Tolstoy in ironic mode

Most people have not read War and Peace; most that do probably skip Tolstoy’s extended rants about the meaning of History. Which means that relatively few will have read the following amusing parody of 19th century historiography that is contained within one of them, which is a real shame as it is excellent…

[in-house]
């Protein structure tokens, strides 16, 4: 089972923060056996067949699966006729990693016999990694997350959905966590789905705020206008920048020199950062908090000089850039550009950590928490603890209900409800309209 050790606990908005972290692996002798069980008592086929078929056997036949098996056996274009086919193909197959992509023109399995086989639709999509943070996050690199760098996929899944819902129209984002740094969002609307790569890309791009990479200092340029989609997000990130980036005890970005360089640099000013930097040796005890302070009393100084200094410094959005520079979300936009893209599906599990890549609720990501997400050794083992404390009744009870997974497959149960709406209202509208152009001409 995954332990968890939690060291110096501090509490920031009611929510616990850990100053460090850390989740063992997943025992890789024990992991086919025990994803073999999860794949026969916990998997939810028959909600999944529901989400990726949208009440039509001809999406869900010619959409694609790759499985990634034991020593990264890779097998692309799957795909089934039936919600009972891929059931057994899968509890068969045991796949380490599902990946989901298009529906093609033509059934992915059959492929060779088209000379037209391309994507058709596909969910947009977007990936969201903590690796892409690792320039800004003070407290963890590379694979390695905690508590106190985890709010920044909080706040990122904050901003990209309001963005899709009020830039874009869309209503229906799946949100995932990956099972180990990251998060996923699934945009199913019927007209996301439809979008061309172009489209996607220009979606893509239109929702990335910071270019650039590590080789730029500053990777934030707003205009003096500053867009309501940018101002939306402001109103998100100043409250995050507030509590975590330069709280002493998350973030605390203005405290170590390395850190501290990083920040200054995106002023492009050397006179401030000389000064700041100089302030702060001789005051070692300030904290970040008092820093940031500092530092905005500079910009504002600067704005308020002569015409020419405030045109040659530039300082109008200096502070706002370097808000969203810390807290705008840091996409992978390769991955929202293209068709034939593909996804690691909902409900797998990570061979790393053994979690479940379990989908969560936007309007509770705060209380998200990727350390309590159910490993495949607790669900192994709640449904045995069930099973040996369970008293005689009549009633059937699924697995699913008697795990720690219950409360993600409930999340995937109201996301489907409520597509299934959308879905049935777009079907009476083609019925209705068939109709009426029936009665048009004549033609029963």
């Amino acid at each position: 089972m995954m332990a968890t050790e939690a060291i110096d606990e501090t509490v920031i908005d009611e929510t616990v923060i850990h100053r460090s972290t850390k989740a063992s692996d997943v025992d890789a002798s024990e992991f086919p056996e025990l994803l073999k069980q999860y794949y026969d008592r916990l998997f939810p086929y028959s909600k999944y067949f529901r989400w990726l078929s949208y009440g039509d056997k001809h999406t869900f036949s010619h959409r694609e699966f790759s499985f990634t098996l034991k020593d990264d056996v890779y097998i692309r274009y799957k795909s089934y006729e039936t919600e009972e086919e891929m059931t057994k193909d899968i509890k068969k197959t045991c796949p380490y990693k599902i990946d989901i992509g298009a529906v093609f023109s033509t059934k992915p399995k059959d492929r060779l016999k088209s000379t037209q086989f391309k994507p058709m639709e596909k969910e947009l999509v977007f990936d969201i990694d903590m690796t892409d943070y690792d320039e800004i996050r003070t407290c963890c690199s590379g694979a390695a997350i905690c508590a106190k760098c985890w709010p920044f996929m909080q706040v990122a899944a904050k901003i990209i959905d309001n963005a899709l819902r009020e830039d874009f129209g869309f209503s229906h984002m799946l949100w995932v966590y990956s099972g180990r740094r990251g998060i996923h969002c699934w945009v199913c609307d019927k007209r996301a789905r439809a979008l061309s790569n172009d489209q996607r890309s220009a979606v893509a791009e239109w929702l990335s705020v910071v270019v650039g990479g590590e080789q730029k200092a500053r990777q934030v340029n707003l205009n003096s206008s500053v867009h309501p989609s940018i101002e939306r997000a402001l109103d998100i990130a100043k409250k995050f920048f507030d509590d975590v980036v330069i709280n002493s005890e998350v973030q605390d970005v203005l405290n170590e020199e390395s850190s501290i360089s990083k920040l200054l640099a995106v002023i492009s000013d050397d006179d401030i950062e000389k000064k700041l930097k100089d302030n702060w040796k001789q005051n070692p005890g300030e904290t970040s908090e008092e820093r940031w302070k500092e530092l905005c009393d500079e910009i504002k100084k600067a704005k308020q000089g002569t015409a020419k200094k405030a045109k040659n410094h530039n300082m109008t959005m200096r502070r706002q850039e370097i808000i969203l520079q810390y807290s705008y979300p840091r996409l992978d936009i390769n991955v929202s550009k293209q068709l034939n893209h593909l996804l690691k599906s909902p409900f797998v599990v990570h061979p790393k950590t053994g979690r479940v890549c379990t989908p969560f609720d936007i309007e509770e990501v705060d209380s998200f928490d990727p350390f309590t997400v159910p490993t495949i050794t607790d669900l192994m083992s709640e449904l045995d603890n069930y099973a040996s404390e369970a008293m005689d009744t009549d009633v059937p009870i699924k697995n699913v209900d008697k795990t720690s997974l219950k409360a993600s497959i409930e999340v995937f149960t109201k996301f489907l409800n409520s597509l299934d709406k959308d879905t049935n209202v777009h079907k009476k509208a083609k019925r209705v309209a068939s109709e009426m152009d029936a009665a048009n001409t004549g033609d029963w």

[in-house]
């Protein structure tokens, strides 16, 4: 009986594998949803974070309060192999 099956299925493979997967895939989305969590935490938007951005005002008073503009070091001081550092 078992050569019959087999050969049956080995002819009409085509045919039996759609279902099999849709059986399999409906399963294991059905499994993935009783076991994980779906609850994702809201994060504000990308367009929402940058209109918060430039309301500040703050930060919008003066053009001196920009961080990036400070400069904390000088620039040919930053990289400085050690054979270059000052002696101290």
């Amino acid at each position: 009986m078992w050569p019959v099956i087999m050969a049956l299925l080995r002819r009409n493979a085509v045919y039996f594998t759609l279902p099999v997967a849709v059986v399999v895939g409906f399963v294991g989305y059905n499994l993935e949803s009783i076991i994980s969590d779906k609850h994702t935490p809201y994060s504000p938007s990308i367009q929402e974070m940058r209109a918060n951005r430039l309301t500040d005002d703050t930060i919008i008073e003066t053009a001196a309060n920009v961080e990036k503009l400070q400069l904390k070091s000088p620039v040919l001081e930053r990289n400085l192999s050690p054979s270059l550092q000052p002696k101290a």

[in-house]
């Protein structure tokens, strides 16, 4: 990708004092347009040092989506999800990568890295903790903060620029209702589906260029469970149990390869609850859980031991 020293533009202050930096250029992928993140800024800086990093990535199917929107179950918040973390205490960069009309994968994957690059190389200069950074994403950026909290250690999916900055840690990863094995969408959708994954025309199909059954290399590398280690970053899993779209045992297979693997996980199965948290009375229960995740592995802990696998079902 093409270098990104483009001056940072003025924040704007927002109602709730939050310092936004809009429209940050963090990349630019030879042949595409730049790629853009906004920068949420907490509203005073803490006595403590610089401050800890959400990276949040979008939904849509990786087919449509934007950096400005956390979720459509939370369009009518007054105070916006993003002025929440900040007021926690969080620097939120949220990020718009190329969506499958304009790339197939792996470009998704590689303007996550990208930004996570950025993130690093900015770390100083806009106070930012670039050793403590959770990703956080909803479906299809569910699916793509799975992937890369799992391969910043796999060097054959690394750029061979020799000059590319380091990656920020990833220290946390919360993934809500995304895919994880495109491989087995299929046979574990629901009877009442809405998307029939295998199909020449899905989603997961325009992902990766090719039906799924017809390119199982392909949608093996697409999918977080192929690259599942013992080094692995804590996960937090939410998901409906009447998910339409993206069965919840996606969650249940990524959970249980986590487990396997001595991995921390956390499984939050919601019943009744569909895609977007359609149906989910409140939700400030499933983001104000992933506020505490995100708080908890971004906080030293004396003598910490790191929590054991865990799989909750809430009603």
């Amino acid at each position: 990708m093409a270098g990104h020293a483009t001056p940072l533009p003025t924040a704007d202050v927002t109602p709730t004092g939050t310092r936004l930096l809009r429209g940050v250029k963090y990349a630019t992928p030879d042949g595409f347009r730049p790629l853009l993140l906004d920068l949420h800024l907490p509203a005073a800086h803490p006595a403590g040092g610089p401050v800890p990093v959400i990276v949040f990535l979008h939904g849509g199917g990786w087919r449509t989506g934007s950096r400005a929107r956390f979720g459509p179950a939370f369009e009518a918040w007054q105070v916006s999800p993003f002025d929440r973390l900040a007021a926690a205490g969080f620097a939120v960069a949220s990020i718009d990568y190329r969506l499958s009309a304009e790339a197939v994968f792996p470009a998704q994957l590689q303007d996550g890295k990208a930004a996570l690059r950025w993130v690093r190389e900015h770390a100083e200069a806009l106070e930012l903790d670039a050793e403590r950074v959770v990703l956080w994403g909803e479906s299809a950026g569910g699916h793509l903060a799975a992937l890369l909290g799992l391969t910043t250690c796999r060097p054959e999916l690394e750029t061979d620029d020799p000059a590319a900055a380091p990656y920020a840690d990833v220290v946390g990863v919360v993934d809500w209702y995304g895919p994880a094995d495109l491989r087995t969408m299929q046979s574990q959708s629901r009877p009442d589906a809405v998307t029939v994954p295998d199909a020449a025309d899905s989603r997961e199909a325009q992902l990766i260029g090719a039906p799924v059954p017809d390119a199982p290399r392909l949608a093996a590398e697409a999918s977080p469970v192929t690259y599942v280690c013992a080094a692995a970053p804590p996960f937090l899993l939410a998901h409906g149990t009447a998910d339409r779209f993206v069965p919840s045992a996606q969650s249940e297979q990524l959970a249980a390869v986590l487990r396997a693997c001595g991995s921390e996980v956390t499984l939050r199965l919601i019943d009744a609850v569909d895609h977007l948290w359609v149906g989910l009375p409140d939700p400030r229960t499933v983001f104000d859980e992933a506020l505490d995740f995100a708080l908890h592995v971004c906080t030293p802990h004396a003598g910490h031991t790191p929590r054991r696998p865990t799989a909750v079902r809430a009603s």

‘Louis XIV was a proud and self-confident man: he had such and such mistresses and such and such ministers and he ruled France badly. His descendants were weak men and they too ruled France badly. And they had such and such favourites and such and such mistresses. Moreover certain men wrote some books at that time. At the end of the eighteenth century there were a couple of dozen men in Paris who began to talk about all men being free and equal. This caused people all over France to begin to slash and drown one another. They killed the king and many other people. At that time there was in France a man of genius – Napoleon. He conquered everybody everywhere – that is, he killed many people because he was a great genius. And for some reason he wanted to kill Africans, and killed them so well and was so cunning and wise that when he returned to France he ordered everybody to obey him, and they all obeyed him. Having become an Emperor he again went out to kill people in Italy, Austria and Prussia. And there too he killed a great many. In Russia there was an Emperor, Alexander, who decided to restore order to Europe, and therefore fought against Napoleon. In 1807 he suddenly made friends with him, but in 1811 they again quarrelled and again began killing many people. Napoleon led six hundred thousand men into Russia and captured Moscow; then he suddenly ran away from Moscow, and the Emperor Alexander, helped by the advice of Stein and others, united Europe to arm against the disturber of its peace. All Napoleon’s allies suddenly became his enemies and their forces advanced against the fresh forces he had raised. The Allies defeated Napoleon, entered Paris, forced Napoleon to abdicate, and sent him to the island of Elba, not depriving him of the title of Emperor and showing him every respect, though five years before and one year later they all regarded him as an outlaw and a brigand. Then Louis XVIII, who till then had been the laughing-stock both of the French and the Allies, began to reign. And Napoleon, shedding tears before his Old Guards, renounced the throne and went into exile. Then the skillful statesmen and diplomatists (especially Talleyrand, who managed to sit down in a particular chair before anyone else, and thereby extended the frontiers of France) talked in Vienna, and by these conversations made the nations happy or unhappy. Suddenly the diplomatists and monarchs nearly quarrelled, and were on the point of again ordering their armies to kill one another, but just then Napoleon arrived in France with a battalion, and the French, who had been hating him, immediately submitted to him. But the Allied monarchs were angry at this and went to fight the French once more. And they defeated the genius Napoleon and, suddenly recognizing him as a brigand, sent him to the island of St Helena. And the exile, separated from the beloved France so dear to his heart, died a lingering death on that rock and bequeathed his great deeds to posterity. But in Europe a reaction occurred and the sovereigns once again all began to oppress their subjects.’